Soldering is an option, but takes a small tip on the soldering iron, fine diameter solder, and much experience.

For instance, in most (all?) crimp connectors the wiring end of the pins fit in a recessed hole in the connector shell. If you get solder on the outside of the pin it will not fit in the connector. If you know anyone who is well experienced with soldering small parts, get them to do it; whether by begging, paying, coercing.

It is possible to use pliers to crimp the pins but quite difficult to get it correct; better have a bunch of spare pins.

Good Luck!
Tom

p.s. Is there any chance of replacing the mating connector with something that is more available and easier to use? That's probably worth spending some time researching.
 
  • #21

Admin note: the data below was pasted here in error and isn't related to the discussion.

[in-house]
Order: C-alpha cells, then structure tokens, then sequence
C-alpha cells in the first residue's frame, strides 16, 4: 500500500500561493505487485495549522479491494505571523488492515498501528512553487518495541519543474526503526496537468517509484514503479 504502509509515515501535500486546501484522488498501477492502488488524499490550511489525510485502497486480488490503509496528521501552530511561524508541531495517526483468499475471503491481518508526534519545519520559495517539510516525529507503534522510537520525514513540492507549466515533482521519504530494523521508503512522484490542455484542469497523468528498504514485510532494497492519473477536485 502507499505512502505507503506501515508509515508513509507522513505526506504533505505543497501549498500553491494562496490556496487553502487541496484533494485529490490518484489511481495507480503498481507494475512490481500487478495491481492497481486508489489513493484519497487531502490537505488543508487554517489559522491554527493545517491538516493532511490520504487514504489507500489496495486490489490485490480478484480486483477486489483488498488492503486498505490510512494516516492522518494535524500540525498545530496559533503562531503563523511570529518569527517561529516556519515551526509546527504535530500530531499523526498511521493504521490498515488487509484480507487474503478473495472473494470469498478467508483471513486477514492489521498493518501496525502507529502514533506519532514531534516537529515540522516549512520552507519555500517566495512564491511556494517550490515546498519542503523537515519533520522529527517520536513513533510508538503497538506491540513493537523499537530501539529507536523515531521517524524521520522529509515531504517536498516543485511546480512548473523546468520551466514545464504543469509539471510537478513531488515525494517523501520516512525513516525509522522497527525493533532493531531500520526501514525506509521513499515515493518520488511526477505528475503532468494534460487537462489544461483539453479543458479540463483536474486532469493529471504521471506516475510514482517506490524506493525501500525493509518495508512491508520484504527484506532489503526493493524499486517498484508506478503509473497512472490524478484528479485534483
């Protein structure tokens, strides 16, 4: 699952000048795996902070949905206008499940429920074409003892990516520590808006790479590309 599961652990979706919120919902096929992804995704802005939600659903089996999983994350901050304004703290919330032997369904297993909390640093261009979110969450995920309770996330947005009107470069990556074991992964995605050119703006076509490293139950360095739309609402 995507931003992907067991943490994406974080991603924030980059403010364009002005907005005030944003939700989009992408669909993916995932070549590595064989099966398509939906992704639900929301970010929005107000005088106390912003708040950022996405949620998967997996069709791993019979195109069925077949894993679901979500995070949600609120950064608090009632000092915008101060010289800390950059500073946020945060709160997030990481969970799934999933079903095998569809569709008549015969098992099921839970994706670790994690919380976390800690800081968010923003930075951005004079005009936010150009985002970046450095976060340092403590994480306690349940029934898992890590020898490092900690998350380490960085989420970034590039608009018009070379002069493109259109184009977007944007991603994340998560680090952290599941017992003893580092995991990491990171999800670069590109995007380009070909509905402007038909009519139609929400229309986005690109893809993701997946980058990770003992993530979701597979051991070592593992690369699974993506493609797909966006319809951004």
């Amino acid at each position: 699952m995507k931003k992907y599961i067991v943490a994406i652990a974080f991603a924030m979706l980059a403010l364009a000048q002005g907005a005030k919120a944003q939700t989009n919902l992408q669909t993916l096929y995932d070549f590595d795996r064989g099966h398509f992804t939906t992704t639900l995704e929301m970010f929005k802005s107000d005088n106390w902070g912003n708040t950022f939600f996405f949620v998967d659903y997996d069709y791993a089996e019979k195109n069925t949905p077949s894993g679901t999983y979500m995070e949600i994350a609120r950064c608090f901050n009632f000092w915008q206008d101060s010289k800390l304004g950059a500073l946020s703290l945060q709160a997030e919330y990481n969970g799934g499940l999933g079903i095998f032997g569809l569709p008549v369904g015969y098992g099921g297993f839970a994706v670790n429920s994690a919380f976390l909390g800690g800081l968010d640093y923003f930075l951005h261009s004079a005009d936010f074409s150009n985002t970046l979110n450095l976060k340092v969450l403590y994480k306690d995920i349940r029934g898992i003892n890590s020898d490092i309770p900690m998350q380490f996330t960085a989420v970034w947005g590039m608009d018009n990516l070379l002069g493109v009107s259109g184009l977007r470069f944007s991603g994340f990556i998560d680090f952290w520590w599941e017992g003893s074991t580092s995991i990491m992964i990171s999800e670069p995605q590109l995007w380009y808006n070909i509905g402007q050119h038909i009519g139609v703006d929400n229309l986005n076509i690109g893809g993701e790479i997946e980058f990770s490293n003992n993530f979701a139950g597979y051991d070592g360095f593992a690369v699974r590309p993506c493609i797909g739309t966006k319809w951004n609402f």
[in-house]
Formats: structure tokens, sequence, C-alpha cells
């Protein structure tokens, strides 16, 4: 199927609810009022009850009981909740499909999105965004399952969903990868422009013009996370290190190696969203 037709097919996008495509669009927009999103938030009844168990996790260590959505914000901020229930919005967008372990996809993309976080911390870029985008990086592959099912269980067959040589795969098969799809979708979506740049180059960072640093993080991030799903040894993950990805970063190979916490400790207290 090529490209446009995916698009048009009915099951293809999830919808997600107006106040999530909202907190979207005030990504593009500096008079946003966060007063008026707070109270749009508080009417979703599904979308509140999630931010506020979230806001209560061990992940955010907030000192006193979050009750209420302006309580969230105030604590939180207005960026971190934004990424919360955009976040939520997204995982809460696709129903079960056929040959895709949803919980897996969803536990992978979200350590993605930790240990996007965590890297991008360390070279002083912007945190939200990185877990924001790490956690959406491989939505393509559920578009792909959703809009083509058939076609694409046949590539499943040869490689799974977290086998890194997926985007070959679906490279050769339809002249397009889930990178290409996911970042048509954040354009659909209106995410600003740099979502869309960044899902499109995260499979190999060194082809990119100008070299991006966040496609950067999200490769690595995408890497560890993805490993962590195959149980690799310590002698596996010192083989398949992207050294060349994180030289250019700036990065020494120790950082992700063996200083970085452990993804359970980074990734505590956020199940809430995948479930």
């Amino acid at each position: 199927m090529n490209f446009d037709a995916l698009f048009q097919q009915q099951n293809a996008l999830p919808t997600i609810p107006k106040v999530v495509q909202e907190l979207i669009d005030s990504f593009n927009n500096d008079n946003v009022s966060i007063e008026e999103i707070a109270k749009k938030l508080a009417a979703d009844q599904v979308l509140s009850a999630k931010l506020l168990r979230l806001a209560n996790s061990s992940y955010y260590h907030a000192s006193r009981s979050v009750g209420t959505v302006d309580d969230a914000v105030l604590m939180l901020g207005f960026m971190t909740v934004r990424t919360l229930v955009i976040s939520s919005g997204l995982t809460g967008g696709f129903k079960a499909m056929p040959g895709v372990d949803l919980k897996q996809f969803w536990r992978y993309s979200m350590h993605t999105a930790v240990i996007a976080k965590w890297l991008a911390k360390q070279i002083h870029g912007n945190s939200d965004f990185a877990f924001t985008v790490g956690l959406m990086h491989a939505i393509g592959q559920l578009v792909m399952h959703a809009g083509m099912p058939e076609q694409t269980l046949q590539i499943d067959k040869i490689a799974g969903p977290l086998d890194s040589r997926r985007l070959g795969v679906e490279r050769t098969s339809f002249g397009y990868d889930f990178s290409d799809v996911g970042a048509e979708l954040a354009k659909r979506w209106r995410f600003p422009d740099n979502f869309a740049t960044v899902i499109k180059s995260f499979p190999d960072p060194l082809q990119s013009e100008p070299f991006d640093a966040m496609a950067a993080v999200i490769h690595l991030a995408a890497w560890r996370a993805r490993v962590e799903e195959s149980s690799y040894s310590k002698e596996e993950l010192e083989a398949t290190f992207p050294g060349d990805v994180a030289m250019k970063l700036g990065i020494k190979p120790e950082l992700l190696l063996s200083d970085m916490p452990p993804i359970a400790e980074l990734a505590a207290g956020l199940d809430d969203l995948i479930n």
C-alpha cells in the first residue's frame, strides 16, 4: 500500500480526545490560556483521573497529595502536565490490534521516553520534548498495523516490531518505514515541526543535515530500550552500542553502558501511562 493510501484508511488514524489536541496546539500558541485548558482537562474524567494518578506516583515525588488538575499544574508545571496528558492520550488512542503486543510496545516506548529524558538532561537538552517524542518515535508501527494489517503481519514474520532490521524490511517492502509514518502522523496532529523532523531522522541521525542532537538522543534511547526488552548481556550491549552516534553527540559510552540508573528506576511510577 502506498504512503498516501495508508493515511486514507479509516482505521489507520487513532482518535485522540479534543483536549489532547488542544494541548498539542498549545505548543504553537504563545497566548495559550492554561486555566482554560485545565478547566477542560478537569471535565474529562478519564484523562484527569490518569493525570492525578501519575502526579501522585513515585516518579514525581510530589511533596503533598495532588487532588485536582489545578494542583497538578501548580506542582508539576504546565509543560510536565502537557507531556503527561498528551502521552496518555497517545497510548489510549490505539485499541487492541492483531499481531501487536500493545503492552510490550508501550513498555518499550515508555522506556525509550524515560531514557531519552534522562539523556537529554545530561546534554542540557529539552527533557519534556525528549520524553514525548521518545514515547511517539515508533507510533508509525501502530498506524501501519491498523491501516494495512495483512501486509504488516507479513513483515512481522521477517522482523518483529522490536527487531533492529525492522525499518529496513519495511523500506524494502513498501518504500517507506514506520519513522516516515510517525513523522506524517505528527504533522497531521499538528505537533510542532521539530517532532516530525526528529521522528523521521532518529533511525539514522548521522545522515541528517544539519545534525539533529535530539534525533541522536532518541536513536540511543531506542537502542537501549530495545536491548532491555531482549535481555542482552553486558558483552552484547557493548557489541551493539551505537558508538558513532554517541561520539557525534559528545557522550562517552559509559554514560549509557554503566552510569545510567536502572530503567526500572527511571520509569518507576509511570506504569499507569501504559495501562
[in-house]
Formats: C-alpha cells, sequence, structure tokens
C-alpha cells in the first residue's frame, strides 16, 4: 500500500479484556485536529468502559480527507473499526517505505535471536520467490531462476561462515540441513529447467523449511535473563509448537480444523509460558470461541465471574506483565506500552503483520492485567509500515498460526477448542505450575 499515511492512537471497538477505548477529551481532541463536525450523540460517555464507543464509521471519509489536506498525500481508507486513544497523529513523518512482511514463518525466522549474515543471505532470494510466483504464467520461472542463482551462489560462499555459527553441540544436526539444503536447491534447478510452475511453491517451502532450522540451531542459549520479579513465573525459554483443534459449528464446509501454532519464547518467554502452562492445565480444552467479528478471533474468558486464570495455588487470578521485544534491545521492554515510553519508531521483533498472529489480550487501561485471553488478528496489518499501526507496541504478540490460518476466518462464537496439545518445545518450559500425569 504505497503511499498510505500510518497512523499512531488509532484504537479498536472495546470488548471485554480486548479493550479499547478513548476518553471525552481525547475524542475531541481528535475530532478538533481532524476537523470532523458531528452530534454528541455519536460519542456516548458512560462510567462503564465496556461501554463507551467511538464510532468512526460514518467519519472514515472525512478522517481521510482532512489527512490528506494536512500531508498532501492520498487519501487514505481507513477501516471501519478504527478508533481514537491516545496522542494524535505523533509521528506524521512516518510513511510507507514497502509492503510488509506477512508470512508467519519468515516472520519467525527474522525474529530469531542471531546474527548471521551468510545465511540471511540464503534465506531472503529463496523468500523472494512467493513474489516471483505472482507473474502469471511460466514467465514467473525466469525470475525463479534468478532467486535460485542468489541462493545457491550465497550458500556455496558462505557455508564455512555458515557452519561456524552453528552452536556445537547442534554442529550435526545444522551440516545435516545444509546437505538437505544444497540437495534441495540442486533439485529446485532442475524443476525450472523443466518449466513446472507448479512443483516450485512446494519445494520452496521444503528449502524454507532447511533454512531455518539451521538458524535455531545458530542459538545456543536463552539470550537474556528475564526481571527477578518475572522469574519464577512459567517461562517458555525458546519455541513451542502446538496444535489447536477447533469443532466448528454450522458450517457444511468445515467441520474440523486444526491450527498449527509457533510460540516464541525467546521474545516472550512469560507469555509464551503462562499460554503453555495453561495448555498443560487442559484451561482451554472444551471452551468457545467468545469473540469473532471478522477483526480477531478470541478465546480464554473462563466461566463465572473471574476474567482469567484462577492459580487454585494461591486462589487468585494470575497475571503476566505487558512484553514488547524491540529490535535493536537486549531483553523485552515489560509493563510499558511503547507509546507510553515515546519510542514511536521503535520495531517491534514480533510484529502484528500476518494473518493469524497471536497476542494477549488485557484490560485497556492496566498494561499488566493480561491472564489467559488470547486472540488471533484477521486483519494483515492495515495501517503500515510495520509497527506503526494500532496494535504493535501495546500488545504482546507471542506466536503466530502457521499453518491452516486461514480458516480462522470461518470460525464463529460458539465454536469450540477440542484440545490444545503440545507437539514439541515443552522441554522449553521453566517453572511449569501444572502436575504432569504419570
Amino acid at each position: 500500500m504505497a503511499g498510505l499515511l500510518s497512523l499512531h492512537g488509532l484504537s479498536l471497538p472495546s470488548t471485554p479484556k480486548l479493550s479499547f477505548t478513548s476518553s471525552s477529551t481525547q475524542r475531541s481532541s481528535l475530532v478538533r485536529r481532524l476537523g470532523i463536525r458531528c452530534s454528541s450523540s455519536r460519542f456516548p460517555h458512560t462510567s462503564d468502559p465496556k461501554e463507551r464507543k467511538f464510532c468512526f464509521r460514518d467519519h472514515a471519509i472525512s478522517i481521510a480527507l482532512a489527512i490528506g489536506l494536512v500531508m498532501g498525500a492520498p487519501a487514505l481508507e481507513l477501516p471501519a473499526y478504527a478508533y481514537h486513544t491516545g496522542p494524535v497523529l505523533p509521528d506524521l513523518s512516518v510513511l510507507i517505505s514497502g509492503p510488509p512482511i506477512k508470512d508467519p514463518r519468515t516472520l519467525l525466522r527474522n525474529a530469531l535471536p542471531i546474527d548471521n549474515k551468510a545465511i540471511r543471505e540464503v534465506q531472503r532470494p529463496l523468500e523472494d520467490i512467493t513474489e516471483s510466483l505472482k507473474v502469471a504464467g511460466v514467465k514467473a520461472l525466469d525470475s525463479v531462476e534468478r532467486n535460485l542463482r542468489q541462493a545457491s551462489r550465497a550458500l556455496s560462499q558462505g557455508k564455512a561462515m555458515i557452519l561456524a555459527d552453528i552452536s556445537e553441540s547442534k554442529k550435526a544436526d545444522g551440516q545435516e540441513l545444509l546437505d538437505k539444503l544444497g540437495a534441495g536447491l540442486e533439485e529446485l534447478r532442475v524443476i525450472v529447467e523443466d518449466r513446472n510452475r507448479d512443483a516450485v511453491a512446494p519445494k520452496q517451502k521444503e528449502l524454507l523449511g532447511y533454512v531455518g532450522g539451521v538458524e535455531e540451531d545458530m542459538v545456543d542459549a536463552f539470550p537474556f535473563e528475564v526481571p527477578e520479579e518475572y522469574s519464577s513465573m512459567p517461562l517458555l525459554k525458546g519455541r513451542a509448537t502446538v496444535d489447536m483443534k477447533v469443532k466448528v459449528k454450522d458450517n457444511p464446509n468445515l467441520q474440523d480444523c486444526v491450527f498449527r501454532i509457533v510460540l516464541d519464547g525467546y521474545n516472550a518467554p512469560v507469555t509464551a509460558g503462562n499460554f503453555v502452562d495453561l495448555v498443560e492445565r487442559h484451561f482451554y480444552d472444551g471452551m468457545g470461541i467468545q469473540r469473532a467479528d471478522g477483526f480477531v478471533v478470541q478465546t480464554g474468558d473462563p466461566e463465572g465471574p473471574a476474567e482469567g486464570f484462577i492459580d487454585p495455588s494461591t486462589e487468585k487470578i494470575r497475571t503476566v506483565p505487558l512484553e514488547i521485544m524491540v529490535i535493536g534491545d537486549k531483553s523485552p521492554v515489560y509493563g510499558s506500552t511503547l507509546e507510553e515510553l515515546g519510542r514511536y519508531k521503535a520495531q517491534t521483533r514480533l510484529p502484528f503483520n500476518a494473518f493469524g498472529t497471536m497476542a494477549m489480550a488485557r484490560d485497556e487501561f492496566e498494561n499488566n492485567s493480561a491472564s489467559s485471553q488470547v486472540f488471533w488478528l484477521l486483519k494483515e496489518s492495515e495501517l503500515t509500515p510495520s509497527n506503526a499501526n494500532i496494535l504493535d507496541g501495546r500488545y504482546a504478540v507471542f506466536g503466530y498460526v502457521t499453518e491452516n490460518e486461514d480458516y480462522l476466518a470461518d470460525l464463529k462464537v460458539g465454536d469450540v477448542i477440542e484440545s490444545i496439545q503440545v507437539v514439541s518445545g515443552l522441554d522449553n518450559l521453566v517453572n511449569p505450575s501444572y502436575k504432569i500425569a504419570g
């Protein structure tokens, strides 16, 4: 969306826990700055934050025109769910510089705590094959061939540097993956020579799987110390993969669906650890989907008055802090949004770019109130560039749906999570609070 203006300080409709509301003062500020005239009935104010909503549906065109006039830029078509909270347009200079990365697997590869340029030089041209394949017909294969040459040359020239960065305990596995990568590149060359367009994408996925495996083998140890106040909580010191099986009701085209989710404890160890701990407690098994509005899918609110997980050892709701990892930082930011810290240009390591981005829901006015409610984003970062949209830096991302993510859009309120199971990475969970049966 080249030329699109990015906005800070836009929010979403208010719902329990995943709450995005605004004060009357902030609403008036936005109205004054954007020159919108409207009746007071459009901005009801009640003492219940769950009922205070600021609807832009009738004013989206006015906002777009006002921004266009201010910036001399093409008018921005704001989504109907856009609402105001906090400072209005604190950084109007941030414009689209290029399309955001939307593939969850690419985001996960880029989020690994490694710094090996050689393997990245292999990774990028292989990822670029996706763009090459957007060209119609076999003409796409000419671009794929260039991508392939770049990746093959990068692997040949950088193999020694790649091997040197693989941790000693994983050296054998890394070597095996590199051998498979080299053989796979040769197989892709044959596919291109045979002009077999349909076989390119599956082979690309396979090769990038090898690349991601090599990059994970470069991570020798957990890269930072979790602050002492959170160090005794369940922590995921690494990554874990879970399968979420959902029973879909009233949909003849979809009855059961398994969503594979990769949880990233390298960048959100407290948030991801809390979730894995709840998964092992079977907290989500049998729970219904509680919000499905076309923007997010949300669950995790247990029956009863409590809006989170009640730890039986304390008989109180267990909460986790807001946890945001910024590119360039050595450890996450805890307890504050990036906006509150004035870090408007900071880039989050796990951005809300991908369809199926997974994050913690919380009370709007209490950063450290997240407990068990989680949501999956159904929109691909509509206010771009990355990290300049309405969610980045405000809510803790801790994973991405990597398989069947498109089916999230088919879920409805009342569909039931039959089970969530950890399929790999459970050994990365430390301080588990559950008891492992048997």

Tom.G said:
The description I saw on LEMO connectors was they use crimp pins. That is the large end of the pin has a blind hole along the pin axis.

Lemo makes many different types of connector. While I do believe crimp versions are indeed available, there are certainly types meant to to be soldered as well. We use Lemo connectors a lot (the original, not clones) on our kit and I don't think I've ever come across one that was crimped (but again, I do believe they exist).

A standard four pin lemo isn't very difficult to solder (back when I was more involved in the work in the lab I on a few occasions had to solder Lemo connectors with more than 20 pins...that is more complicated but still doable); it is not any harder than soldering say a DIN or D-sub connectors (although the pins are a bit close together). You don't need any special equipment; although a magnifying glass or similar can be useful to check for shorts etc.